Last weekend’s inaugural weekend of the Adria Tour may well have attracted a lot of criticism but despite that, it has highlighted the popularity of the sport in Belgrade if not the country.
It is important that all of us involved in Serbian tennis collectively try to focus on setting up the right foundations for the development of tennis (in Serbia) Novak Djokovic
On both days that play was scheduled, the stands were packed and there was plenty of evidence that they were all starved of proper competitive tennis and from that point of view, Novak Djokovic, the inspiration behind the tour, should be commended – despite the lack of social distancing.
There is no doubt the world number one is keen to bring top level tennis back to his country having previously attempted to do it a decade ago with the Serbian Open, an ATP 250-event which only lasted four years before it was replaced by the Power Horse Cup in Dusseldorf in 2013.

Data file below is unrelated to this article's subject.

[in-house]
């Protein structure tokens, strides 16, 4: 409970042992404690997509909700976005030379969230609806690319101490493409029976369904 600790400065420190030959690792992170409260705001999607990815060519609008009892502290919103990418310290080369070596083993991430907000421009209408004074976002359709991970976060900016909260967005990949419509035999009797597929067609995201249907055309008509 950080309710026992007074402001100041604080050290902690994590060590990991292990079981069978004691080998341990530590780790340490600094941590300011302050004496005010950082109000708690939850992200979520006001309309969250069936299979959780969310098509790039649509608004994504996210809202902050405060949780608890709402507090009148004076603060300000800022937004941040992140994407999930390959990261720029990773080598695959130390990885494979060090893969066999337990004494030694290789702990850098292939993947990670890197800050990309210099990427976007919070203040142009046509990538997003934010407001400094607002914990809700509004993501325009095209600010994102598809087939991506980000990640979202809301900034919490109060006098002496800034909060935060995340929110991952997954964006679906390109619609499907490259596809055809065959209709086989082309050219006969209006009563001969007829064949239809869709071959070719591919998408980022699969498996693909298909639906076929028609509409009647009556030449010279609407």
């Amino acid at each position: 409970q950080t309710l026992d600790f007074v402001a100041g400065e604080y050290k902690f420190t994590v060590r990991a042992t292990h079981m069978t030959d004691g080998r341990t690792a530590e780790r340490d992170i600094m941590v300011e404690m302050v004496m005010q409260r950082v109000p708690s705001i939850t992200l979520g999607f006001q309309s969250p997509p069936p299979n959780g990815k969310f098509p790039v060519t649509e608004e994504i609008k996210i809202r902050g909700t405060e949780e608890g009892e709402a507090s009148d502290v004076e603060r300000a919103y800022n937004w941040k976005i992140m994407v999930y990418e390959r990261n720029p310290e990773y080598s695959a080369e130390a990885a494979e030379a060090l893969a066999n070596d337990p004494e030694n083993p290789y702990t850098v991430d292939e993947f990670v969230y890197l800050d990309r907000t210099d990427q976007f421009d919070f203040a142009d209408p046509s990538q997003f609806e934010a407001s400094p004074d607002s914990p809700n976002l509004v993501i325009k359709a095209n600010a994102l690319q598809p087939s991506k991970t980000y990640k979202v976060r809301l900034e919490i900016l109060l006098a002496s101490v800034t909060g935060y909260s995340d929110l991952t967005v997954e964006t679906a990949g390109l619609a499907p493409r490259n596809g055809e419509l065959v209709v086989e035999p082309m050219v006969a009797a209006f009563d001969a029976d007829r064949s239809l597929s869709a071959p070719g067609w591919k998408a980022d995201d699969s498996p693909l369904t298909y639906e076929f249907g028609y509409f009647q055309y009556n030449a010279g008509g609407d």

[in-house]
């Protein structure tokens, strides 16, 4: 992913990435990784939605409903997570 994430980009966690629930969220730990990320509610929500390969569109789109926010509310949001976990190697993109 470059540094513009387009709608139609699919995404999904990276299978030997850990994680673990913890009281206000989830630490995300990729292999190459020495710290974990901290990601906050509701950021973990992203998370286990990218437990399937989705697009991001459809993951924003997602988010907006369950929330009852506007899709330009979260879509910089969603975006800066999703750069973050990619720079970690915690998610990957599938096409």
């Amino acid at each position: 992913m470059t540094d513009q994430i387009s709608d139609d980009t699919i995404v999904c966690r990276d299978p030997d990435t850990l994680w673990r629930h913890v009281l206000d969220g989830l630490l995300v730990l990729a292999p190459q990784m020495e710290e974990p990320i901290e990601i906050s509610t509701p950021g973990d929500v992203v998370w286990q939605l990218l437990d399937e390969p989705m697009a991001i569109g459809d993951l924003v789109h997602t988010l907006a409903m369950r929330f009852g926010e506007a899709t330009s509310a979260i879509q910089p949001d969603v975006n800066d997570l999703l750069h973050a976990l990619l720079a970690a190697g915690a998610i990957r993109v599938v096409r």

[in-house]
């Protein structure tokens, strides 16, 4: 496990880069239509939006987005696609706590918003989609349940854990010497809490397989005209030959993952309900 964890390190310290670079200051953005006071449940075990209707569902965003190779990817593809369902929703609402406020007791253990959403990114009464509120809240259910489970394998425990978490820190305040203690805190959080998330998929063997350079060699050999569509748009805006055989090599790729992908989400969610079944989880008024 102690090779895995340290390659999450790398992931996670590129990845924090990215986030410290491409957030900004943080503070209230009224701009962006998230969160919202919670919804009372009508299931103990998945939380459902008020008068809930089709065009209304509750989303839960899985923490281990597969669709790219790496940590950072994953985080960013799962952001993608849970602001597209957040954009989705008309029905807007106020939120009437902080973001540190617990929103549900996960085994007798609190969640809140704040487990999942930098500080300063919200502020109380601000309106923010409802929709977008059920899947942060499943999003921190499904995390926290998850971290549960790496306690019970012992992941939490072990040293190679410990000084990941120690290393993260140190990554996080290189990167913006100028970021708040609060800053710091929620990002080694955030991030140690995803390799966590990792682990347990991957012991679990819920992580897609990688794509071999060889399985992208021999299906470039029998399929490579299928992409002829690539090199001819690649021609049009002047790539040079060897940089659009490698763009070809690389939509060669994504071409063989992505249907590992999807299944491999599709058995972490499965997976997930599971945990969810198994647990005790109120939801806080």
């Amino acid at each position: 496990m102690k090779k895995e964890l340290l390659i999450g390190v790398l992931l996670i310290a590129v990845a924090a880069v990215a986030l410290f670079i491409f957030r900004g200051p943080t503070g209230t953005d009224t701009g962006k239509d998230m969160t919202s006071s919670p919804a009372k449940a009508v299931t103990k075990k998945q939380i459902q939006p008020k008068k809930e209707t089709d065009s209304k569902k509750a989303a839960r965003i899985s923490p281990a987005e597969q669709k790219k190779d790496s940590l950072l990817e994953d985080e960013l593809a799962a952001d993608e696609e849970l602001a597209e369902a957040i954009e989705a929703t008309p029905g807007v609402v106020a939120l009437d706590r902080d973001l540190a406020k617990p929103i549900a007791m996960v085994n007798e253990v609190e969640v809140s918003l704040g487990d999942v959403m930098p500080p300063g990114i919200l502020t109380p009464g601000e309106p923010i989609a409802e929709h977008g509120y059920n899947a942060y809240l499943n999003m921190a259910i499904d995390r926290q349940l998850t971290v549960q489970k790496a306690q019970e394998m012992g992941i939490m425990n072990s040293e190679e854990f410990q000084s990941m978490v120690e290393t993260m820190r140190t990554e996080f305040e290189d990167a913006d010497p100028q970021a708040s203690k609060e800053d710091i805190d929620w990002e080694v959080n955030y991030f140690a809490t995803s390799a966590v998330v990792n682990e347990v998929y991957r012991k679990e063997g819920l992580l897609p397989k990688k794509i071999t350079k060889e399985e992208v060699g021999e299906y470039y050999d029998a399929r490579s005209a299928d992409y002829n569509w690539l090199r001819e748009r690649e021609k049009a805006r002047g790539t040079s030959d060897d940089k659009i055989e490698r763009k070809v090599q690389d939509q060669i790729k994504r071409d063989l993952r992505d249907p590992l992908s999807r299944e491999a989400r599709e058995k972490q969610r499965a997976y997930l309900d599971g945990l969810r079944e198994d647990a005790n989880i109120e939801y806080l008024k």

The venture was a Djokovic family affair, owned and run by them with Novak’s uncle Goran acting as tournament director.
It was certainly a family affair with Djokovic winning the event twice (2009 & 2011) while Andreas Seppi won the last edition in 2012.
“Of course I remember what happened during the Serbian Open,” Djokovic said on Sportskeeda.
“I think we deserve such a tournament. We, the players but also the country that loves this sport viscerally. We will do our best to come back.”
And he has made a more than a valiant attempt at realising that goal with the Adria Tour but whether it will eventually morph into a revitalised Serbian Open is yet to be seen.
There are plenty of rumours surrounding its demise, mostly political and it is alleged that Djokovic held the popular Chris Kermode responsible which is believed, is the reason why, as the President of the Player Council, Djokovic didn’t support the renewal of Kermode’s contract as executive president and chairman of the ATP.
“I am very connected to my country and I try to give back mostly to where I come from. It is important that all of us involved in Serbian tennis collectively try to focus on setting up the right foundations for the development of tennis (in Serbia).
“Despite not being available all the time, I feel very responsible for that,” Djokovic added.
Dominic Thiem, last weekend’s winner, put his involvement into perspective following his victory.
“He called me about three or four weeks ago. We talked for five minutes and whenever he organizes something it must be big,” Thiem said, quickly adding: “He is the king of Serbia.”